20 September 2021
Market spent the week rallying, only to give back some of the gains during the weekend — nothing much has changed in terms of funding rate (Chart 1) and levels of leverage (Chart 2) for both BTC and ETH.
We do have the quarterly expiry this Friday, with $4bn in USD-equivalents expiring (~60k BTC contracts, ~400k ETH contracts) — max pain for BTC is at $44k. Smart contract platforms continued to be ‘tradeable’ high beta plays as sharp retracement was seen, led by previous leaders, $SOL (-17%) and $LUNA (-20%). The biggest news last week was definitely Solana, a $40bn+ blockchain, experiencing an outage for nearly a day. This was in stark comparison to Arbitrum, a Layer-2 solution, which also saw an ‘outage’, but one in which users were still able to process transactions as they could bypass the Arbitrum Sequencer to directly use L1 network (Ethereum). As we mentioned in last week’s report, Ethereum killers’ competition is not Ethereum but L2 solutions. Despite the price action, Satori remains constructive especially on the majors (BTC, ETH) going into year-end, with underallocation in petrock BTC and potential ETF approval.
On the institutional front, fiat money and capital continue to be cheap; MicroStrategy bought additional 5,050 bitcoin (bringing total to 114,042 btc), and TradFi continues to pour into crypto, mostly via equity tranches given regulatory uncertainties regarding token exposures. Brevan Howard formed new unit, ‘BH Digital’, to manage cryptocurrencies and digital assets; Jump Trading announced formation of Jump Crypto to grow and develop blockchain ecosystems, and Jump Capital also announced $350mio early-stage investment fund to invest in crypto sectors like DeFi, Web 3.0, blockchain and financial applications; Steve Cohen also personally invested in Radkl, a quantitative trading firm, and Recur, an NFT marketplace; Franklin Templeton filed for blockchain venture fund, and also participated in Amberdata’s $15mio fundraise, led by Citi. On the digital asset investment funds flows, activities continue to be rather muted (Chart 3), with ~$133mio MTD inflow as of 9/10/2021.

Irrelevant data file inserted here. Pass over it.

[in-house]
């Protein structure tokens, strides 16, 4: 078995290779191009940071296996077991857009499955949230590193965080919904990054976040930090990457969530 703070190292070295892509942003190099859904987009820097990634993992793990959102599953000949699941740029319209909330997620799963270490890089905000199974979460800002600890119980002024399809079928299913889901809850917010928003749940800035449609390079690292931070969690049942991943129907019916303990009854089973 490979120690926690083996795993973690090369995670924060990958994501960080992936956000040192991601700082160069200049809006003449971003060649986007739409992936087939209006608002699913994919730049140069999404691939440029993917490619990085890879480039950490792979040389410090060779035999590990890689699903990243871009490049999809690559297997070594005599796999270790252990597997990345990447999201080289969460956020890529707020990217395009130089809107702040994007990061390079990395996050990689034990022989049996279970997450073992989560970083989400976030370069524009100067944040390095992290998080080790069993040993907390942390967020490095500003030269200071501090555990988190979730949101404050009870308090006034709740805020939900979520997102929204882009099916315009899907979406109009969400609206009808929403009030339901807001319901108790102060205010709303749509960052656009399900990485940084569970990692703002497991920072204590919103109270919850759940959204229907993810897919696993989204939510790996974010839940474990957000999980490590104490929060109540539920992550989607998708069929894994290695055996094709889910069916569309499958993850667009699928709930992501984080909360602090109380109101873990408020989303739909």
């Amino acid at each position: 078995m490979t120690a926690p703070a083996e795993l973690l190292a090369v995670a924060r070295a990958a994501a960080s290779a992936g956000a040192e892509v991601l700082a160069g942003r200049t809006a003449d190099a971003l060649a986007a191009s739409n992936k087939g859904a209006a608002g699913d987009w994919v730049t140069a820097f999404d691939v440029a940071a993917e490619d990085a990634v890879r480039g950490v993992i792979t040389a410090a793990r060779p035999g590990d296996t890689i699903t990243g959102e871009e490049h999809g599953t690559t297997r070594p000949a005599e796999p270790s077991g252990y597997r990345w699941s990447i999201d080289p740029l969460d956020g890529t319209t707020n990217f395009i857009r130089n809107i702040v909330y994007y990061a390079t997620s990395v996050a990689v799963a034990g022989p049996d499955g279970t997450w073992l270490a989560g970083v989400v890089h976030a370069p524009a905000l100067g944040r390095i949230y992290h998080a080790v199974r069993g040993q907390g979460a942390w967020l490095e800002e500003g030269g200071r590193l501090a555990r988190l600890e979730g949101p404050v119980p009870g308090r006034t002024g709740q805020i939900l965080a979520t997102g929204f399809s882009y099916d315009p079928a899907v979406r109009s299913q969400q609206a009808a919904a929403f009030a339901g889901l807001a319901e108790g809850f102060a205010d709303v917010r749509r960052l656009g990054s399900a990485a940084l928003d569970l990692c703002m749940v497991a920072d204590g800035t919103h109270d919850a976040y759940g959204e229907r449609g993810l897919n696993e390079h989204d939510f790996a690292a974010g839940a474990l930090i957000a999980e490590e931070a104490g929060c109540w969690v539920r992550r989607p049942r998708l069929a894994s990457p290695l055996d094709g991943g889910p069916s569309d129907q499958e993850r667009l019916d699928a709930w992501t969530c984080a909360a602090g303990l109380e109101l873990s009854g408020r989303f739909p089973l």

On the macro side, the week began on a down note with moderating stimulus hopes. Muted CPI (0.1% vs. 0.3%; smallest gain since Feb) on Tuesday and optimistic retail sales (1.8% vs. -0.1%) on Thursday did little to lift equities as market weighed in that benign inflation report was unlikely to impact the following week’s Fed decision. Bond yields, which retraced following softer-than-expected inflation data, drifted higher as the week progressed with solid manufacturing and retail sales data. With quadruple witching past us, market looks towards FOMC meeting and press conference this Wednesday, with focus on timing of tapering; most are expecting first change in asset purchase to take place in December. Aside from that, the House is expected to vote on debt ceiling and bipartisan infrastructure bill.
What is Happening?
Treasury officials are getting ready to release policy framework for stablecoins to addres potential risks to the market, according to Bloomberg. Officials are also said to be discussing launching a formal review by the Financial Stability Oversight Council into whether stablecoins pose an economic threat, a process that could trigger even more severe oversight. In 2021 alone, total stablecoin supply increased by more than 4x from $29bn to $124bn (Chart 4), and the view that stablecoins, either in the form of CBDC or privately-issued tokens, will become an integral part of financial landscape is getting more widely accepted. With the impending regulatory risks, ‘decentralised stablecoins’ and algostables, such as $UST, $DAI, $FRAX, might gain more traction.
Institutional interest in crypto continues to be strong, and with continuously increasing vested interest and money invested in crypto, we remain constructive on crypto prices going into year-end. Our decision to not chase extended rallies on $SOL and other assets has paid off, and levels now look decent to scale in. We continue to like thematic opportunities (L2, liquidity incentives by L1 Foundations) and yield opportunities in various DeFi protocols to benefit from liquidity incentives.